Does Wireshark and its predecessors have code in it which turned a blind eye to these packets? Surely packets of one form or another (not necessarily IP structured) has to be the vehicle for transmission of this data through the wires to its supposed perpetrators. Even long-latency steganographic techniques should be detectable within the time-frame being discussed.

    1. Version 1.0 Silver badge

      Re: Collusion

      Sure, but "collusion" with other manufacturers could simply be manipulation of other manufacturers. So we're noticed this "hack" but how many others are there that we haven't discovered? The simple answer is that nobody knows for sure ...

    2. Wellyboot Silver badge

      Re: Collusion

      Compromised hardware will beat any software working above layer 1. The difficult bit is managing to get the compromised hardware installed at every step in the path where packets may be inspected.

      1. whitepines

        Re: Collusion

        Compromised hardware will beat any software working above layer 1. The difficult bit is managing to get the compromised hardware installed at every step in the path where packets may be inspected.

        With HTTPS for Microsoft services being strongly encouraged in Windows environments, and outside of special SSL MITM setups that may violate various laws (e.g. EU privacy laws I think prevent this), there is already a tremendous amount of uninspected traffic passed through an average corporate firewall. A few packets for the backdoor here and there in that sea of opaque traffic will quite frankly go unnoticed. Even in a MITMed environment, a smart backdoor would see that MITMing during the SSL handshake and immediately deactivate itself, making detection even less likely.

        1. Anonymous Coward
          Anonymous Coward

          Re: Collusion

          "Uninspected" does not mean "undetected". And you seem to be assuming a level of opacity here that simply does not exist on the secure environments that would be prime targets.

          Secure servers' traffic is not sent to the internet from the same network as what Bill from Accounting uses to update his Facebook page. The other systems they communicate with are known and identified. And even if you can't see the payload inside a TLS connection, the remote server identity (assuming the network is somehow connected openly to the internet, so not terribly secure in the first place) is visible by its certificate during the TLS handshake. So it's not as invisible as you think it is when border controls are properly set-up.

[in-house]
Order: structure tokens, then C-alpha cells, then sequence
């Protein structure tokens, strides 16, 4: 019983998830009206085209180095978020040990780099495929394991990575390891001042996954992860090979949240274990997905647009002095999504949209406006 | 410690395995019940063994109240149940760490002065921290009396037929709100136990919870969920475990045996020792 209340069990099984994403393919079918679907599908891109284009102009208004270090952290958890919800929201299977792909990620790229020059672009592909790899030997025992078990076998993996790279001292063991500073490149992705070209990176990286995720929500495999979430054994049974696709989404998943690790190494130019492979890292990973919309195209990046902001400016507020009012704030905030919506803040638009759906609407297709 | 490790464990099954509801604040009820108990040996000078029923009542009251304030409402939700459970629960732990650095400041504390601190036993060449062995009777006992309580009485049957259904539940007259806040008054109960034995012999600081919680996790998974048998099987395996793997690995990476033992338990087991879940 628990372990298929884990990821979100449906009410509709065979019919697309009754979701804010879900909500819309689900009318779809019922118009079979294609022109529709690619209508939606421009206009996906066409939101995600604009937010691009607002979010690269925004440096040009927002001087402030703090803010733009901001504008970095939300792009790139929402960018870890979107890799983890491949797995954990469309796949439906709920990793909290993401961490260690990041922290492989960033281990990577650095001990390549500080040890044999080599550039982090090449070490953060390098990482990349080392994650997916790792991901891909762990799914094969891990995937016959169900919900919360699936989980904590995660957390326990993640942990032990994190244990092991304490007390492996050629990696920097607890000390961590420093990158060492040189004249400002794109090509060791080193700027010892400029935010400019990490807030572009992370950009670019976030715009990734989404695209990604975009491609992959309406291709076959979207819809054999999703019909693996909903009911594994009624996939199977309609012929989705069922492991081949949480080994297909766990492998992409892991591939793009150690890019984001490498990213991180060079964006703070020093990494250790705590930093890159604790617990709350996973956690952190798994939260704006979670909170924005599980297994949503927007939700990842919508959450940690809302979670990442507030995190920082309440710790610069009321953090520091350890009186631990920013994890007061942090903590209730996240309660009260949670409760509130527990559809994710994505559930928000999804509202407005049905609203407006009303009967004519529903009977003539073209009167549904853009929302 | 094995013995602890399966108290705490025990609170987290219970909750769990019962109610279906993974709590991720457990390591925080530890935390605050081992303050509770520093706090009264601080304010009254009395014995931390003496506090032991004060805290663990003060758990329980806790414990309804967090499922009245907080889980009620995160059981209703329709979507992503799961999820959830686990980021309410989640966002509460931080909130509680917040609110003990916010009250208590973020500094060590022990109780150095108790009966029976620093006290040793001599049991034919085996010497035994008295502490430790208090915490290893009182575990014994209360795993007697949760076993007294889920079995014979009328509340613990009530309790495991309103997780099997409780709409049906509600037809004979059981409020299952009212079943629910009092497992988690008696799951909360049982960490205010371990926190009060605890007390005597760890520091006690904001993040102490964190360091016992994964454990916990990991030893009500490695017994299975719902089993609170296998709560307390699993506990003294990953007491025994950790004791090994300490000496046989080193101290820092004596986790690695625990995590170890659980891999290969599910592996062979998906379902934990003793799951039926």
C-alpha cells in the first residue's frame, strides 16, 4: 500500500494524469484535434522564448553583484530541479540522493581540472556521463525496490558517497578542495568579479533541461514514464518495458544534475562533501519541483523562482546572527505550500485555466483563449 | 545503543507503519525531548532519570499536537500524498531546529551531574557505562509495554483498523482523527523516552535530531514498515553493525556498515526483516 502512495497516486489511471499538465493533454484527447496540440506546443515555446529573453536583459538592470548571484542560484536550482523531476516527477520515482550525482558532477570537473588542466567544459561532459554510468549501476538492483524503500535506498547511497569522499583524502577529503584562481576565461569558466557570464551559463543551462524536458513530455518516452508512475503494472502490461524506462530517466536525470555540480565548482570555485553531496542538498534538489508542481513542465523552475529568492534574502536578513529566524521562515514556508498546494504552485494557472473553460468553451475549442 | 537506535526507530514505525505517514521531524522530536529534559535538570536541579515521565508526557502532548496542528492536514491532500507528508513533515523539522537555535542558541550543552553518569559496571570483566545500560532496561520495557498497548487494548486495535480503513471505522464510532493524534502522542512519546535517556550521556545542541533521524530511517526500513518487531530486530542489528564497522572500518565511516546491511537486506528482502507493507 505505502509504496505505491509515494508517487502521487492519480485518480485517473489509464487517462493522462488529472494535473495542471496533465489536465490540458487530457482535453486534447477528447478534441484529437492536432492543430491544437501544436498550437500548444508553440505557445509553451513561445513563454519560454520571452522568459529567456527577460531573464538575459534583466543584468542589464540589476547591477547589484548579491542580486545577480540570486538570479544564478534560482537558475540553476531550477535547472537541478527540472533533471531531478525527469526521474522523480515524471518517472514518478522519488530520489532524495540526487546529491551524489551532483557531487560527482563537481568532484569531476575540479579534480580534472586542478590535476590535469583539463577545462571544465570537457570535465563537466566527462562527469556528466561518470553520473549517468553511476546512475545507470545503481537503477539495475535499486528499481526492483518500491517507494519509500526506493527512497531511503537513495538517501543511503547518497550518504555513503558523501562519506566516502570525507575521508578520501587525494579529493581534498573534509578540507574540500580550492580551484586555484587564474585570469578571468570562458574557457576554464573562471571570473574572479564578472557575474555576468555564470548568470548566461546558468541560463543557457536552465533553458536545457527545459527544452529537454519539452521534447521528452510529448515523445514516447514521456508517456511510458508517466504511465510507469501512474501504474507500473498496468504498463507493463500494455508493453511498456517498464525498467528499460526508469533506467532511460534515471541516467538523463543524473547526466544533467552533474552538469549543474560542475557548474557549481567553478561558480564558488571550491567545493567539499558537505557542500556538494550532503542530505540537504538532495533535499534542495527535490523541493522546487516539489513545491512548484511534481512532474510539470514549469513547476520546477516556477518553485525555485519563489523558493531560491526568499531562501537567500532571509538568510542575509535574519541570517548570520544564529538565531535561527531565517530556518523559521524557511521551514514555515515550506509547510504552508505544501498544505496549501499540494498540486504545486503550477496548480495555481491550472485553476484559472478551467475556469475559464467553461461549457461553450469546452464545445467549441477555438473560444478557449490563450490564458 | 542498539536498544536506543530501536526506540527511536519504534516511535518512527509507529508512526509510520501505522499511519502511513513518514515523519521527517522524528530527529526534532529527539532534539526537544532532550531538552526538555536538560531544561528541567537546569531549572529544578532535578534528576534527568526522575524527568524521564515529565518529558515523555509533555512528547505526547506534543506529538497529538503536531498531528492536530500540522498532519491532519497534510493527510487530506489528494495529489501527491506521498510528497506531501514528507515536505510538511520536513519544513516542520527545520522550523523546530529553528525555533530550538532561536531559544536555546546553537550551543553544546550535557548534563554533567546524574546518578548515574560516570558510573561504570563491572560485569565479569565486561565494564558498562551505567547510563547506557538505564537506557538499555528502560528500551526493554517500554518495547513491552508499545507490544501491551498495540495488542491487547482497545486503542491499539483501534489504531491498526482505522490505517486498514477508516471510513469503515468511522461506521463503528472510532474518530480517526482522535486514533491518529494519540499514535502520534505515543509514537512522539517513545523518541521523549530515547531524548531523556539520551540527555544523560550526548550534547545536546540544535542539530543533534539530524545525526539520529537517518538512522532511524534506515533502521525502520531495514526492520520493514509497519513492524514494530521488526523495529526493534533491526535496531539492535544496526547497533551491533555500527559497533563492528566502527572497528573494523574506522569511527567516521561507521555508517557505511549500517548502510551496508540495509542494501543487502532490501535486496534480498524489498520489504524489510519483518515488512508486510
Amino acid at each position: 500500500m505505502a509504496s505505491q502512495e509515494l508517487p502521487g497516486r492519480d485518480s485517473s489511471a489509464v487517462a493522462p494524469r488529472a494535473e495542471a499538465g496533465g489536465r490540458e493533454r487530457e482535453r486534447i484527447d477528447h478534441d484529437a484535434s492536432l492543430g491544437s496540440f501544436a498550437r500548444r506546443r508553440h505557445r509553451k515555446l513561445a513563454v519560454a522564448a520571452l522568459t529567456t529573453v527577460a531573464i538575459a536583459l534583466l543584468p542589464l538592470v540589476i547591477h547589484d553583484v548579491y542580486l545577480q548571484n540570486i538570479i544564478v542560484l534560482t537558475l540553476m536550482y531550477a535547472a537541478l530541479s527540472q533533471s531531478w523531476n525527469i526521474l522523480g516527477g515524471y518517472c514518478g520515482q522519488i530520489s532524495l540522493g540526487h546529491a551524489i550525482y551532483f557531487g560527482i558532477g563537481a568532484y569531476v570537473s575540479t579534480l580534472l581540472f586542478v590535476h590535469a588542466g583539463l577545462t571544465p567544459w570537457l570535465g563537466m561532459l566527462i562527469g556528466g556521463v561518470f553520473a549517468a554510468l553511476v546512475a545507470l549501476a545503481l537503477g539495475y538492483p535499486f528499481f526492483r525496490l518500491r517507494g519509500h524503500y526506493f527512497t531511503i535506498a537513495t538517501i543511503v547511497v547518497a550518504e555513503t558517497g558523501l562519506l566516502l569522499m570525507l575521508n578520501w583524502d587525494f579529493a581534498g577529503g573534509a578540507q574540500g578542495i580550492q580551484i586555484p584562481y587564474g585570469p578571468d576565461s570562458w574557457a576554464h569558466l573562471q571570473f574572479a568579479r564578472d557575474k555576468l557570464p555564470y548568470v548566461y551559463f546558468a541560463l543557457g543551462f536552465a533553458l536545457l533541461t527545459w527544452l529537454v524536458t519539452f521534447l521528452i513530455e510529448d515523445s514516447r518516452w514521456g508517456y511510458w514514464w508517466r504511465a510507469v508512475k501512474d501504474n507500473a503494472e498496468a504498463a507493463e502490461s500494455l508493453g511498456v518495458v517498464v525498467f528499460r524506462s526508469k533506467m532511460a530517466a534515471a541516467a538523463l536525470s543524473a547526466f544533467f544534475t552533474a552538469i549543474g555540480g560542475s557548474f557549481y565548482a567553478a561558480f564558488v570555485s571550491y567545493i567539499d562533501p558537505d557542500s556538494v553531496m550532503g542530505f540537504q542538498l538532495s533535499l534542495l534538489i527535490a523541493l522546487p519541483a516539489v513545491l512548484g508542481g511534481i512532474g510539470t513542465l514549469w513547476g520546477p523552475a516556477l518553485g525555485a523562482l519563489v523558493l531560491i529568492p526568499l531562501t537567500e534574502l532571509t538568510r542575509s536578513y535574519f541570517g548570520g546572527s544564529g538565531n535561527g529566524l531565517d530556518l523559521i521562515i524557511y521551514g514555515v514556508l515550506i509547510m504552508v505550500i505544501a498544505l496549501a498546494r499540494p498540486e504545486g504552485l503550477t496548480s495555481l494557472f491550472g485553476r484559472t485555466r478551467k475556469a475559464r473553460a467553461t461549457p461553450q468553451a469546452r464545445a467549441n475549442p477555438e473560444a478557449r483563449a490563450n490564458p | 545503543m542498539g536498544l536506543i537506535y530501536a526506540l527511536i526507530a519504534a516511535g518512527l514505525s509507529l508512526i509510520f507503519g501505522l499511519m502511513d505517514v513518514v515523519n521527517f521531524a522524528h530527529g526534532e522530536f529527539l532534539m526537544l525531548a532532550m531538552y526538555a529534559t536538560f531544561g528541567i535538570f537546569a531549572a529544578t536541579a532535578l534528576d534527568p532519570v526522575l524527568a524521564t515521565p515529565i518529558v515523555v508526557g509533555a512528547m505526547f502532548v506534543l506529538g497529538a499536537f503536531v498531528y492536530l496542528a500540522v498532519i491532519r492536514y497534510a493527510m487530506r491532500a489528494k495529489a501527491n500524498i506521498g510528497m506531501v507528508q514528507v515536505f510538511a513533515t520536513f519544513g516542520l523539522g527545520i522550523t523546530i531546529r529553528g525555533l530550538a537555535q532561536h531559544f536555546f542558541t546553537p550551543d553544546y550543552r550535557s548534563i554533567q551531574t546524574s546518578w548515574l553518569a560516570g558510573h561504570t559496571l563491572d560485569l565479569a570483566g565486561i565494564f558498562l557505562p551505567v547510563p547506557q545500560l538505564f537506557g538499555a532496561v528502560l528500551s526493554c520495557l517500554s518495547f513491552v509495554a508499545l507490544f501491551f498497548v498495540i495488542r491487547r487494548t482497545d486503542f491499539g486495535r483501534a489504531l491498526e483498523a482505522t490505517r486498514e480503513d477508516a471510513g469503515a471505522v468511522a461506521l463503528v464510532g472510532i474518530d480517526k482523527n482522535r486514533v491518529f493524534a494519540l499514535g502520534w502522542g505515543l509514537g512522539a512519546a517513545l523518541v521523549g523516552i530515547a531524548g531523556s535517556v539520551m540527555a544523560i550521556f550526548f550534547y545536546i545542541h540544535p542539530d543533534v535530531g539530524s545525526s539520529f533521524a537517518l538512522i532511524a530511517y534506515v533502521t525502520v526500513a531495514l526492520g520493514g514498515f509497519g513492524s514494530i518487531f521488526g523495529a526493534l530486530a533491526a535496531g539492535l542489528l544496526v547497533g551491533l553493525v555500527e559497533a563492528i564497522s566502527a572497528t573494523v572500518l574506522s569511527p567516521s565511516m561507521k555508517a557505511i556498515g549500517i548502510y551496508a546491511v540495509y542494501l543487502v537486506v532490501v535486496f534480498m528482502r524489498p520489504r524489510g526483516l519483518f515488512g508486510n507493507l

1. whitepines

            Re: Collusion

            is visible by its certificate during the TLS handshake.

            On TLS 1.2 and earlier, yes, assuming SNI isn't used. TLS 1.3 fixes this.

            To be very clear I'm not saying the Bloomberg allegations are correct. I'm simply pointing out the fact that it not easy to detect this type of malware, and especially so if there is any kind of targeting of the supply chain attack (to weaker security environments) or intelligence in the payload (i.e. don't activate unless other SSL traffic spotted on the network).

  12. Steve Graham

    Coincidentally, the original "confidential briefing" given to Bloomberg by the three-letter agency (allegedly) occurred just after a large budget cut made to projects investigating Chinese electronic skullduggery.

  13. Anonymous Coward
    Anonymous Coward

    I have it on good authority that my local fox is a bit shady. I don't have any actual evidence but 50 cats who did not want to be named saw the fox doing something shady though I can't tell you exactly where it was or provide proof of this but these cats were part of the neighbourhood fox watch so I think they can be trusted on this information. I'm also not sure why none of these 50 cats have not leaked the information of where or how the fox was being shady. You just have to take my word on all this and at this current time I can't offer any help with your hen houses.

    1. TimMaher Silver badge

      Management problem.

      Have you tried herding 50 cats?


      There’s a beer for the fox ————->

  14. Tim99 Silver badge

    It's probably too hard

    Now that systemd is nearly an OS, just upload a modified networkd to GitHub, no one will ever find it. The snag: Spooks being able to find someone who understands unmodified systemd...

  15. Trigun

    Well this is a bit annoying. My R&D server at home is a super Micro from 2010-ish. It could be be reporting on my network to the Chineese government!!!! It might also explain why there has been an epidemic of narcolepsy over there :D.

  16. major_paine

    Chip or no chip, allowing servers in a DC to talk to the outside world is just bad practice

    Talking to the outside world is a carefully controlled process and it's performed by dedicated hardened gateways which include TPM (look it up). What's more.. any deployment classified Impact Level 4 (in the old classification, I dislike the new one) or above requires air tight architectures which in many cases must use diode-type gateways which as the name states, only allow traffic one way. This is why security experts also mix vendors for the different perimeters.

    *takes architect hat off*

  17. StrangerHereMyself Bronze badge


    I'm somewhat surprised that the U.S. didn't hit back at China by banning the Chinese manufacture of components used in DoD or Federal agencies

    Instead they're waiting to see China's hacking capabilities? I'd have thought that they'd already demonstrated their supply chain infiltration capabilities.